Heard of clickfunding? Internet concept comes with a cause in Egypt
Bassita, which means "simple" in Arabic, is harnessing the growing Internet penetration in the country and raising funds
Egyptian mother Aaz Menhom cups her hands under a running tap in her yard to let her young children Atef and Nada drink.
"It's a blessing from God. I was bathing them once every four days, now they can wash every day," she says, beaming broadly.
Menhom, 27, whose family share a sparsely-furnished one-room home with her sister and five nephews, used to have to ask for water at neighbors' doors.
Armed with a bucket, she had to repeat the exhausting process several times a day just so she could do her daily chores.
But all that has now changed as a result of clickfunding, a concept launched in Egypt by a startup business, Bassita, that has transformed Menhom's life for the better.
Bassita, which means "simple" in Arabic, is harnessing the growing Internet penetration in the country and raising funds through social networking campaigns.
It posts photos and videos of micro-development projects, and sponsors undertake the funding once a certain number of shares and "likes" are raised.
"You're one click away from changing the world," reads a banner on the bassita.org website, founded in 2014 by two Frenchmen in their 30s who have settled in Cairo, Alban Menonville and Salem Massalha.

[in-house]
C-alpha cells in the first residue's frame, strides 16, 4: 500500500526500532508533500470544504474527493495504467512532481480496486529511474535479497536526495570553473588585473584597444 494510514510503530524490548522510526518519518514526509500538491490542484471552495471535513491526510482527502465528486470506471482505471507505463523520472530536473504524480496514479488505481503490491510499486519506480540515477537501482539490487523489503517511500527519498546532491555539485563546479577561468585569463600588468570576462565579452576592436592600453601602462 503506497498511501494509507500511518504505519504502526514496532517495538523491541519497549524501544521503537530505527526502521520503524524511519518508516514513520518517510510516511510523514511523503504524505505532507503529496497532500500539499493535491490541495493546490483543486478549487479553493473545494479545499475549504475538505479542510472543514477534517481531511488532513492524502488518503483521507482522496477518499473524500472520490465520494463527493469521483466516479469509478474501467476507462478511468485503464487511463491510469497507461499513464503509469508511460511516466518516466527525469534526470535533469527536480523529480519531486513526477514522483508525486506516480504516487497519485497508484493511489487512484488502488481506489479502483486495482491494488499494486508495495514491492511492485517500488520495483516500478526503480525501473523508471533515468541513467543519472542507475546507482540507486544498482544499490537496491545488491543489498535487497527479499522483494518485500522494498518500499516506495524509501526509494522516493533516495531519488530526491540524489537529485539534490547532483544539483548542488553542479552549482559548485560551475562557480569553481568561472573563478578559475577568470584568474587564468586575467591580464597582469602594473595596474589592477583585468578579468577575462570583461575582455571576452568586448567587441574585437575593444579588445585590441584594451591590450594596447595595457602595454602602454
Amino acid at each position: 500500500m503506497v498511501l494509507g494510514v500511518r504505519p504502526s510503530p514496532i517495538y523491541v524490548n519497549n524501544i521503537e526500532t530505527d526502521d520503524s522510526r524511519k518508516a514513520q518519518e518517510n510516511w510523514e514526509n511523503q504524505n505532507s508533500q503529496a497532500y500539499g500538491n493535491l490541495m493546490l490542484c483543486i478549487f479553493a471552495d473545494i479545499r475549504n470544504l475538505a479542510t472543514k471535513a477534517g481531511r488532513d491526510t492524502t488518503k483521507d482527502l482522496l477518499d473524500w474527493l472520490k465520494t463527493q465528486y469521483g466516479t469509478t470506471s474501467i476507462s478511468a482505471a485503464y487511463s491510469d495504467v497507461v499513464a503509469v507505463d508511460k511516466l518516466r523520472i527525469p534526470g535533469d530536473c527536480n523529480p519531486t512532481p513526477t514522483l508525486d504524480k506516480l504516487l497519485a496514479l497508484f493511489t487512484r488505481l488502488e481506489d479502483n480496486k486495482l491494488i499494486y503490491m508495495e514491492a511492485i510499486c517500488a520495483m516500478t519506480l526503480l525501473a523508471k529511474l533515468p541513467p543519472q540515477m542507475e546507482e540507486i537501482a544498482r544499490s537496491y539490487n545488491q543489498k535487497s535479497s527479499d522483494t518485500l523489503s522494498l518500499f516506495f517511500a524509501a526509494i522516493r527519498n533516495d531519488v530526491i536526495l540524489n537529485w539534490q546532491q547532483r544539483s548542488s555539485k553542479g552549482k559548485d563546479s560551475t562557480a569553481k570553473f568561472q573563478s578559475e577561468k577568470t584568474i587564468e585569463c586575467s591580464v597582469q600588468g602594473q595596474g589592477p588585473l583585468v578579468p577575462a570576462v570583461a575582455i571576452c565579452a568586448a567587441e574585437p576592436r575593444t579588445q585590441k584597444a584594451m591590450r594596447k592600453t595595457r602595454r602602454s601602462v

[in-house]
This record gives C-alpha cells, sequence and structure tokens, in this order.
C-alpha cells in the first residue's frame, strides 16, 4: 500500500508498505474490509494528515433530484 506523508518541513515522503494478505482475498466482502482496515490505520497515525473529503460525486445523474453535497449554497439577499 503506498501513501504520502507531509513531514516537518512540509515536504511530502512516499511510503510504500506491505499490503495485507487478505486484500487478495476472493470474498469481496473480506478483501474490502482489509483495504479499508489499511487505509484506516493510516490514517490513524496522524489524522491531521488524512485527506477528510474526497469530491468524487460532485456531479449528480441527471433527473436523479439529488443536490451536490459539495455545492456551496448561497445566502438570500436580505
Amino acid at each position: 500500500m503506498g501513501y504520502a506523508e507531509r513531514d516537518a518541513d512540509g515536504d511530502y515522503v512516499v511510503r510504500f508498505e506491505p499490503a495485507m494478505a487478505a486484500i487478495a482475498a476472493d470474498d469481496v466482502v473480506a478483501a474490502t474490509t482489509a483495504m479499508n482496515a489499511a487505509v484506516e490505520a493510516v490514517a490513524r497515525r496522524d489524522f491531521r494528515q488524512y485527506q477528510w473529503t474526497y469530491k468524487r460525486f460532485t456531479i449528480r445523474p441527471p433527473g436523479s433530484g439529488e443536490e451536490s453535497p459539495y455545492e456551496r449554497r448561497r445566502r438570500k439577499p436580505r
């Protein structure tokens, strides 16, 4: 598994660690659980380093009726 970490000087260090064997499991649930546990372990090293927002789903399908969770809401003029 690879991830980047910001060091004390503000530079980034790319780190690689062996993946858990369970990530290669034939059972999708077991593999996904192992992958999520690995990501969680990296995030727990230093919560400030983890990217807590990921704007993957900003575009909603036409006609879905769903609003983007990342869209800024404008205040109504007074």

The goal is to "revolutionize" online advertising, said Menonville.
"If I want Facebook advertising to reach a million people, Facebook will ask me a price," he said.
"Instead of paying it to Facebook the idea is to pay it for something positive, and the Internet user will provide visibility," he said.
"The user becomes a philanthropist," said Massalha, who is of Egyptian origin. "As far as we know, no one else uses this model."
The company has also boasted success in other fields.
Partnered with a Cairo optician, it campaigned in 2014 to fund 1,000 pairs of spectacles for craftsmen and women, including embroiderers in the impoverished Fayoum province, southwest of Cairo.
Clicks for water
The dramatic improvement in Menhom's life came through a joint campaign with the United Nations Children's Emergency Fund (UNICEF) to supply running water to 1,000 homes in southern Egypt.
About 7.5 million people in Egypt have no access to clean water in their homes.
A video showing the comedian Maged al-Kedawny, along with the Arabic hashtag "a click connects to water," was viewed on Facebook more than two million times in three days after the campaign's launch in February.
One hundred homes have been connected to piped water since mid-March, according to UNICEF.
"In the next six months, 1,000 homes will be connected to water in four provinces," said its Egypt representative, Bruno Maes.
Several companies are financing the $170,000 project, which includes a hygiene awareness program.
Among the sponsors are US giant SC Johnson, Egypt's Wadi Degla and the Emirati ride hailing app Careem.
"In the end everyone is a winner, there will be more people who see the campaign, and the more money invested, the more partner companies gain visibility," said Careem's director in Egypt, Shalaby Hadeer.
Bassita, which won a 2015 Orange Prize for African social ventures, wants to export its success story.
"Europe needs environmental projects, Africa perhaps more in health and transportation. This model can apply to all those problems," said Menonville.